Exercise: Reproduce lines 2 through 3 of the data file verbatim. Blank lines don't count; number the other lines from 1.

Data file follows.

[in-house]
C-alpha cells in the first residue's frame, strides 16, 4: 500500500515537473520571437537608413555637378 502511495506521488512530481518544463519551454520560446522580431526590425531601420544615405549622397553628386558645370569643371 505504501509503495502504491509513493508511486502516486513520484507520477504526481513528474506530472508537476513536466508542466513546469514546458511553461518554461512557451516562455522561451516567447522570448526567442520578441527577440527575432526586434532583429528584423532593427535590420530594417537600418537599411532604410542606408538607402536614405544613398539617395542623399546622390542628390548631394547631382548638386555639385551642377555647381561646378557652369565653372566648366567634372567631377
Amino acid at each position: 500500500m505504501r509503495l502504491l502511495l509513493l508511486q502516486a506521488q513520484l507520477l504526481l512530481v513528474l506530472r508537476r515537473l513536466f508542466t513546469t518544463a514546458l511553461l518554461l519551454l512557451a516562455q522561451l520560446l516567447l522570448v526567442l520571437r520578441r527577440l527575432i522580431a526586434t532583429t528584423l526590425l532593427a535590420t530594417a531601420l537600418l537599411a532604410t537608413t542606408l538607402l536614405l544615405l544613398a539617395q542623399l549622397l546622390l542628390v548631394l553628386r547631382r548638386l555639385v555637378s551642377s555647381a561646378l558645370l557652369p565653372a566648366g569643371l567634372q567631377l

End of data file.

C-alpha cells in the first residue's frame, strides 16, 4: 500500500515537473520571437537608413555637378 502511495506521488512530481518544463519551454520560446522580431526590425531601420544615405549622397553628386558645370569643371 505504501509503495502504491509513493508511486502516486513520484507520477504526481513528474506530472508537476513536466508542466513546469514546458511553461518554461512557451516562455522561451516567447522570448526567442520578441527577440527575432526586434532583429528584423532593427535590420530594417537600418537599411532604410542606408538607402536614405544613398539617395542623399546622390542628390548631394547631382548638386555639385551642377555647381561646378557652369565653372566648366567634372567631377
Amino acid at each position: 500500500m505504501r509503495l502504491l502511495l509513493l508511486q502516486a506521488q513520484l507520477l504526481l512530481v513528474l506530472r508537476r515537473l513536466f508542466t513546469t518544463a514546458l511553461l518554461l519551454l512557451a516562455q522561451l520560446l516567447l522570448v526567442l520571437r520578441r527577440l527575432i522580431a526586434t532583429t528584423l526590425l532593427a535590420t530594417a531601420l537600418l537599411a532604410t537608413t542606408l538607402l536614405l544615405l544613398a539617395q542623399l549622397l546622390l542628390v548631394l553628386r547631382r548638386l555639385v555637378s551642377s555647381a561646378l558645370l557652369p565653372a566648366g569643371l567634372q567631377l